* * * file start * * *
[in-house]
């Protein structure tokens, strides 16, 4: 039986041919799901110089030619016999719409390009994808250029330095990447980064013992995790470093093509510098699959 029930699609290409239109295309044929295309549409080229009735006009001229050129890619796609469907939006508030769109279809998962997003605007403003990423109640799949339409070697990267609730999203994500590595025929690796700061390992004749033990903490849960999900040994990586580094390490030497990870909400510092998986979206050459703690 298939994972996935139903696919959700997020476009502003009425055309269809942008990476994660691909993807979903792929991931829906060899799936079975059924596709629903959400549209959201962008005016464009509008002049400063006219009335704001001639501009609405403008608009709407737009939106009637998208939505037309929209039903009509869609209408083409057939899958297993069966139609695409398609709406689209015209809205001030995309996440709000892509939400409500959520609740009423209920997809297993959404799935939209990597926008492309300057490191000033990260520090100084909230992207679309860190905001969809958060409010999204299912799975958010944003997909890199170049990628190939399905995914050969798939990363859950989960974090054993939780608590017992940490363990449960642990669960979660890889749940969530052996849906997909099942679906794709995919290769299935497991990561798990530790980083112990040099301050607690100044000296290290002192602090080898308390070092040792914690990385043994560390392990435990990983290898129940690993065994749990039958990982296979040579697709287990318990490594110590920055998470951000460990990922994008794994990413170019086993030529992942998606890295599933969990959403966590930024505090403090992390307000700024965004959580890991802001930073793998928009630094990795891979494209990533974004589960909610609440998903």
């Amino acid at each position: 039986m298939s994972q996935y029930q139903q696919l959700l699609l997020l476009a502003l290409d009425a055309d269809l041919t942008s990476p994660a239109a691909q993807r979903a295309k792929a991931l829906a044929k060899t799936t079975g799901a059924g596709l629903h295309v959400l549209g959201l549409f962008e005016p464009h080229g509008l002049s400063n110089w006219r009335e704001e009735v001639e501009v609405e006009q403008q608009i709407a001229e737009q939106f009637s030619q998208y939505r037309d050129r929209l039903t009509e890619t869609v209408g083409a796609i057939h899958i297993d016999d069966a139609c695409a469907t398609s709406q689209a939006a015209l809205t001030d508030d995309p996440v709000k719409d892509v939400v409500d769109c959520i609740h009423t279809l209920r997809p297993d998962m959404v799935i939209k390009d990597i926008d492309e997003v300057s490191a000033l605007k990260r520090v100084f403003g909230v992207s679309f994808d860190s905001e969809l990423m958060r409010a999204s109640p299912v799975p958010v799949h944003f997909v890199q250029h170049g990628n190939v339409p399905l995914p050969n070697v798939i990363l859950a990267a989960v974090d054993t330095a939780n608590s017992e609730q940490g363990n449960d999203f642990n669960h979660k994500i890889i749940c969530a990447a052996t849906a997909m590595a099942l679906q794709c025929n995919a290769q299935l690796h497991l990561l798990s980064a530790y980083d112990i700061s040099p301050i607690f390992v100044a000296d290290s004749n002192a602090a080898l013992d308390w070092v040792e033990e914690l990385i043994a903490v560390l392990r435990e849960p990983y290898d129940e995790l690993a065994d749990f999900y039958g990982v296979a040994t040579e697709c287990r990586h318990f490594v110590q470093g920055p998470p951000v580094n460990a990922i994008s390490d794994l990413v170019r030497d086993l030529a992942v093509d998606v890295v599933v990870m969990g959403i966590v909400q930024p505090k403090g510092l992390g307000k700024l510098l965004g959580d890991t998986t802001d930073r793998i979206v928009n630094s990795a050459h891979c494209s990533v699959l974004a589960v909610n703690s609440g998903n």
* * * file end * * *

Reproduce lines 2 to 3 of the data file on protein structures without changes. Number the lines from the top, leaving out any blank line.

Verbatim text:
């Protein structure tokens, strides 16, 4: 039986041919799901110089030619016999719409390009994808250029330095990447980064013992995790470093093509510098699959 029930699609290409239109295309044929295309549409080229009735006009001229050129890619796609469907939006508030769109279809998962997003605007403003990423109640799949339409070697990267609730999203994500590595025929690796700061390992004749033990903490849960999900040994990586580094390490030497990870909400510092998986979206050459703690 298939994972996935139903696919959700997020476009502003009425055309269809942008990476994660691909993807979903792929991931829906060899799936079975059924596709629903959400549209959201962008005016464009509008002049400063006219009335704001001639501009609405403008608009709407737009939106009637998208939505037309929209039903009509869609209408083409057939899958297993069966139609695409398609709406689209015209809205001030995309996440709000892509939400409500959520609740009423209920997809297993959404799935939209990597926008492309300057490191000033990260520090100084909230992207679309860190905001969809958060409010999204299912799975958010944003997909890199170049990628190939399905995914050969798939990363859950989960974090054993939780608590017992940490363990449960642990669960979660890889749940969530052996849906997909099942679906794709995919290769299935497991990561798990530790980083112990040099301050607690100044000296290290002192602090080898308390070092040792914690990385043994560390392990435990990983290898129940690993065994749990039958990982296979040579697709287990318990490594110590920055998470951000460990990922994008794994990413170019086993030529992942998606890295599933969990959403966590930024505090403090992390307000700024965004959580890991802001930073793998928009630094990795891979494209990533974004589960909610609440998903």
């Amino acid at each position: 039986m298939s994972q996935y029930q139903q696919l959700l699609l997020l476009a502003l290409d009425a055309d269809l041919t942008s990476p994660a239109a691909q993807r979903a295309k792929a991931l829906a044929k060899t799936t079975g799901a059924g596709l629903h295309v959400l549209g959201l549409f962008e005016p464009h080229g509008l002049s400063n110089w006219r009335e704001e009735v001639e501009v609405e006009q403008q608009i709407a001229e737009q939106f009637s030619q998208y939505r037309d050129r929209l039903t009509e890619t869609v209408g083409a796609i057939h899958i297993d016999d069966a139609c695409a469907t398609s709406q689209a939006a015209l809205t001030d508030d995309p996440v709000k719409d892509v939400v409500d769109c959520i609740h009423t279809l209920r997809p297993d998962m959404v799935i939209k390009d990597i926008d492309e997003v300057s490191a000033l605007k990260r520090v100084f403003g909230v992207s679309f994808d860190s905001e969809l990423m958060r409010a999204s109640p299912v799975p958010v799949h944003f997909v890199q250029h170049g990628n190939v339409p399905l995914p050969n070697v798939i990363l859950a990267a989960v974090d054993t330095a939780n608590s017992e609730q940490g363990n449960d999203f642990n669960h979660k994500i890889i749940c969530a990447a052996t849906a997909m590595a099942l679906q794709c025929n995919a290769q299935l690796h497991l990561l798990s980064a530790y980083d112990i700061s040099p301050i607690f390992v100044a000296d290290s004749n002192a602090a080898l013992d308390w070092v040792e033990e914690l990385i043994a903490v560390l392990r435990e849960p990983y290898d129940e995790l690993a065994d749990f999900y039958g990982v296979a040994t040579e697709c287990r990586h318990f490594v110590q470093g920055p998470p951000v580094n460990a990922i994008s390490d794994l990413v170019r030497d086993l030529a992942v093509d998606v890295v599933v990870m969990g959403i966590v909400q930024p505090k403090g510092l992390g307000k700024l510098l965004g959580d890991t998986t802001d930073r793998i979206v928009n630094s990795a050459h891979c494209s990533v699959l974004a589960v909610n703690s609440g998903n």